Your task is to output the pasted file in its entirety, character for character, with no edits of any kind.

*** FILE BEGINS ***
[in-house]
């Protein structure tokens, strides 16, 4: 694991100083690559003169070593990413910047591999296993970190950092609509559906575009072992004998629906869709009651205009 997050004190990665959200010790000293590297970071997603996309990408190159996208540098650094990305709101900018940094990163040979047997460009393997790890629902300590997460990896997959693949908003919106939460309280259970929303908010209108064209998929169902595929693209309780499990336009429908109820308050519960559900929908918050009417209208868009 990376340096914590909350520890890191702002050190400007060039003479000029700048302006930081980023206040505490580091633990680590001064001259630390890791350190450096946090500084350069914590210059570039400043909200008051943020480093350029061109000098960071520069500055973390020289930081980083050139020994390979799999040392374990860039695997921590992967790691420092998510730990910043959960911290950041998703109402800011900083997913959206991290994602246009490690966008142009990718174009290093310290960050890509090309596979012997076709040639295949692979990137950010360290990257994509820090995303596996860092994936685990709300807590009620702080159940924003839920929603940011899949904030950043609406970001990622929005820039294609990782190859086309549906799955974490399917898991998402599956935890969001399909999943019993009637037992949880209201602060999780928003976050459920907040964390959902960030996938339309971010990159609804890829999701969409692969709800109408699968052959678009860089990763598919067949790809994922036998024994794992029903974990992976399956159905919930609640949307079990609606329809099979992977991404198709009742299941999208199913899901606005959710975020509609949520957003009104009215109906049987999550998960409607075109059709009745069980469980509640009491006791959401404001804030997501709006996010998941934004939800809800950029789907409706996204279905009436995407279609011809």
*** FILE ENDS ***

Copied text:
[in-house]
């Protein structure tokens, strides 16, 4: 694991100083690559003169070593990413910047591999296993970190950092609509559906575009072992004998629906869709009651205009 997050004190990665959200010790000293590297970071997603996309990408190159996208540098650094990305709101900018940094990163040979047997460009393997790890629902300590997460990896997959693949908003919106939460309280259970929303908010209108064209998929169902595929693209309780499990336009429908109820308050519960559900929908918050009417209208868009 990376340096914590909350520890890191702002050190400007060039003479000029700048302006930081980023206040505490580091633990680590001064001259630390890791350190450096946090500084350069914590210059570039400043909200008051943020480093350029061109000098960071520069500055973390020289930081980083050139020994390979799999040392374990860039695997921590992967790691420092998510730990910043959960911290950041998703109402800011900083997913959206991290994602246009490690966008142009990718174009290093310290960050890509090309596979012997076709040639295949692979990137950010360290990257994509820090995303596996860092994936685990709300807590009620702080159940924003839920929603940011899949904030950043609406970001990622929005820039294609990782190859086309549906799955974490399917898991998402599956935890969001399909999943019993009637037992949880209201602060999780928003976050459920907040964390959902960030996938339309971010990159609804890829999701969409692969709800109408699968052959678009860089990763598919067949790809994922036998024994794992029903974990992976399956159905919930609640949307079990609606329809099979992977991404198709009742299941999208199913899901606005959710975020509609949520957003009104009215109906049987999550998960409607075109059709009745069980469980509640009491006791959401404001804030997501709006996010998941934004939800809800950029789907409706996204279905009436995407279609011809």